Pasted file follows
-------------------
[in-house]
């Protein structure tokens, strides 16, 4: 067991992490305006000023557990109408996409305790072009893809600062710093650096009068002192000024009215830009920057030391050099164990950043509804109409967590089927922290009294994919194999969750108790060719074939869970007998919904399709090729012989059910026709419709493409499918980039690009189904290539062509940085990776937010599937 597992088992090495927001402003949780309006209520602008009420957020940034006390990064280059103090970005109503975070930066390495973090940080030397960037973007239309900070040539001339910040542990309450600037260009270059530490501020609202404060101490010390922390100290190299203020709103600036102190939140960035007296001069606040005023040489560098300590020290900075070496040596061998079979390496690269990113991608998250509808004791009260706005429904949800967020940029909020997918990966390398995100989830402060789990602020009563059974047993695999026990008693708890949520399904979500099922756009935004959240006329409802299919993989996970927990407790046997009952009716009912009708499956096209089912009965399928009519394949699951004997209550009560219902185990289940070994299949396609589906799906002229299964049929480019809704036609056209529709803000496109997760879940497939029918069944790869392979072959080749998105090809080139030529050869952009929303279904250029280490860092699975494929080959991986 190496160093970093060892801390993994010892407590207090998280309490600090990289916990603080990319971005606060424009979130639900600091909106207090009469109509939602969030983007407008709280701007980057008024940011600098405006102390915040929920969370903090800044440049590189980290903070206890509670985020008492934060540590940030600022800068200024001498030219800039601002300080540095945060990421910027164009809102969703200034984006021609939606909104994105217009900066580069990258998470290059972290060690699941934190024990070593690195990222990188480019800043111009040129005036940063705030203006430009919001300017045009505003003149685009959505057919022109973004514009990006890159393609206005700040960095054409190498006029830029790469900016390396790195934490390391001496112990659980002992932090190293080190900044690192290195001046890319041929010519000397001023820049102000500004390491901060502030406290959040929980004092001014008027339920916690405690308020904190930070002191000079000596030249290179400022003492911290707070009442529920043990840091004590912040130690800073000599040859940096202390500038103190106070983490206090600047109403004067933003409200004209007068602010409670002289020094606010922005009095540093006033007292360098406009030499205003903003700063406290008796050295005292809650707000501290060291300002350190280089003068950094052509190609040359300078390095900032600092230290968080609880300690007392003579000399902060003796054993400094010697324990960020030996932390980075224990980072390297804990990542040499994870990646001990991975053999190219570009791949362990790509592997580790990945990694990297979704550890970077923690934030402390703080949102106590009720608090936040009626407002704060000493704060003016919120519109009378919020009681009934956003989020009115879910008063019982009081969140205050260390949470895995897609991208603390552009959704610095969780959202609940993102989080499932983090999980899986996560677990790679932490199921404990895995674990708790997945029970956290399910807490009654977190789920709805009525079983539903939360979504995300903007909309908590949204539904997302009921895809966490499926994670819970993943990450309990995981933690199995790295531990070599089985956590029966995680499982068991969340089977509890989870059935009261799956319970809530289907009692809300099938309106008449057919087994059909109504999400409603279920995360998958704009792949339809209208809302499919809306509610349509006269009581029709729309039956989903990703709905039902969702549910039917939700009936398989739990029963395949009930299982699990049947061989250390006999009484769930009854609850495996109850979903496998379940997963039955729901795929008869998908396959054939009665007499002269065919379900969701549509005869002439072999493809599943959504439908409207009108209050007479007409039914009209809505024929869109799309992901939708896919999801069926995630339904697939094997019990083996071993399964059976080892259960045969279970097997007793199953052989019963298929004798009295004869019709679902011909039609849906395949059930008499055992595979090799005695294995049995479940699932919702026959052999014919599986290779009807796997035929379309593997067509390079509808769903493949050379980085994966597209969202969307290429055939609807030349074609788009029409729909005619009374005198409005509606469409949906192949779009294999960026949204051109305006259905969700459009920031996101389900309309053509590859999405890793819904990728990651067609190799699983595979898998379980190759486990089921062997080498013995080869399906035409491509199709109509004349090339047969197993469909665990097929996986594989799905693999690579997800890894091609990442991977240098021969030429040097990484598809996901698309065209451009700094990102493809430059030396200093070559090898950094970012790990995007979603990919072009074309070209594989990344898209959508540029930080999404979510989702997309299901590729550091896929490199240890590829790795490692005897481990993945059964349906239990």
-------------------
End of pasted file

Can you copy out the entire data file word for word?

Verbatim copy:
[in-house]
């Protein structure tokens, strides 16, 4: 067991992490305006000023557990109408996409305790072009893809600062710093650096009068002192000024009215830009920057030391050099164990950043509804109409967590089927922290009294994919194999969750108790060719074939869970007998919904399709090729012989059910026709419709493409499918980039690009189904290539062509940085990776937010599937 597992088992090495927001402003949780309006209520602008009420957020940034006390990064280059103090970005109503975070930066390495973090940080030397960037973007239309900070040539001339910040542990309450600037260009270059530490501020609202404060101490010390922390100290190299203020709103600036102190939140960035007296001069606040005023040489560098300590020290900075070496040596061998079979390496690269990113991608998250509808004791009260706005429904949800967020940029909020997918990966390398995100989830402060789990602020009563059974047993695999026990008693708890949520399904979500099922756009935004959240006329409802299919993989996970927990407790046997009952009716009912009708499956096209089912009965399928009519394949699951004997209550009560219902185990289940070994299949396609589906799906002229299964049929480019809704036609056209529709803000496109997760879940497939029918069944790869392979072959080749998105090809080139030529050869952009929303279904250029280490860092699975494929080959991986 190496160093970093060892801390993994010892407590207090998280309490600090990289916990603080990319971005606060424009979130639900600091909106207090009469109509939602969030983007407008709280701007980057008024940011600098405006102390915040929920969370903090800044440049590189980290903070206890509670985020008492934060540590940030600022800068200024001498030219800039601002300080540095945060990421910027164009809102969703200034984006021609939606909104994105217009900066580069990258998470290059972290060690699941934190024990070593690195990222990188480019800043111009040129005036940063705030203006430009919001300017045009505003003149685009959505057919022109973004514009990006890159393609206005700040960095054409190498006029830029790469900016390396790195934490390391001496112990659980002992932090190293080190900044690192290195001046890319041929010519000397001023820049102000500004390491901060502030406290959040929980004092001014008027339920916690405690308020904190930070002191000079000596030249290179400022003492911290707070009442529920043990840091004590912040130690800073000599040859940096202390500038103190106070983490206090600047109403004067933003409200004209007068602010409670002289020094606010922005009095540093006033007292360098406009030499205003903003700063406290008796050295005292809650707000501290060291300002350190280089003068950094052509190609040359300078390095900032600092230290968080609880300690007392003579000399902060003796054993400094010697324990960020030996932390980075224990980072390297804990990542040499994870990646001990991975053999190219570009791949362990790509592997580790990945990694990297979704550890970077923690934030402390703080949102106590009720608090936040009626407002704060000493704060003016919120519109009378919020009681009934956003989020009115879910008063019982009081969140205050260390949470895995897609991208603390552009959704610095969780959202609940993102989080499932983090999980899986996560677990790679932490199921404990895995674990708790997945029970956290399910807490009654977190789920709805009525079983539903939360979504995300903007909309908590949204539904997302009921895809966490499926994670819970993943990450309990995981933690199995790295531990070599089985956590029966995680499982068991969340089977509890989870059935009261799956319970809530289907009692809300099938309106008449057919087994059909109504999400409603279920995360998958704009792949339809209208809302499919809306509610349509006269009581029709729309039956989903990703709905039902969702549910039917939700009936398989739990029963395949009930299982699990049947061989250390006999009484769930009854609850495996109850979903496998379940997963039955729901795929008869998908396959054939009665007499002269065919379900969701549509005869002439072999493809599943959504439908409207009108209050007479007409039914009209809505024929869109799309992901939708896919999801069926995630339904697939094997019990083996071993399964059976080892259960045969279970097997007793199953052989019963298929004798009295004869019709679902011909039609849906395949059930008499055992595979090799005695294995049995479940699932919702026959052999014919599986290779009807796997035929379309593997067509390079509808769903493949050379980085994966597209969202969307290429055939609807030349074609788009029409729909005619009374005198409005509606469409949906192949779009294999960026949204051109305006259905969700459009920031996101389900309309053509590859999405890793819904990728990651067609190799699983595979898998379980190759486990089921062997080498013995080869399906035409491509199709109509004349090339047969197993469909665990097929996986594989799905693999690579997800890894091609990442991977240098021969030429040097990484598809996901698309065209451009700094990102493809430059030396200093070559090898950094970012790990995007979603990919072009074309070209594989990344898209959508540029930080999404979510989702997309299901590729550091896929490199240890590829790795490692005897481990993945059964349906239990």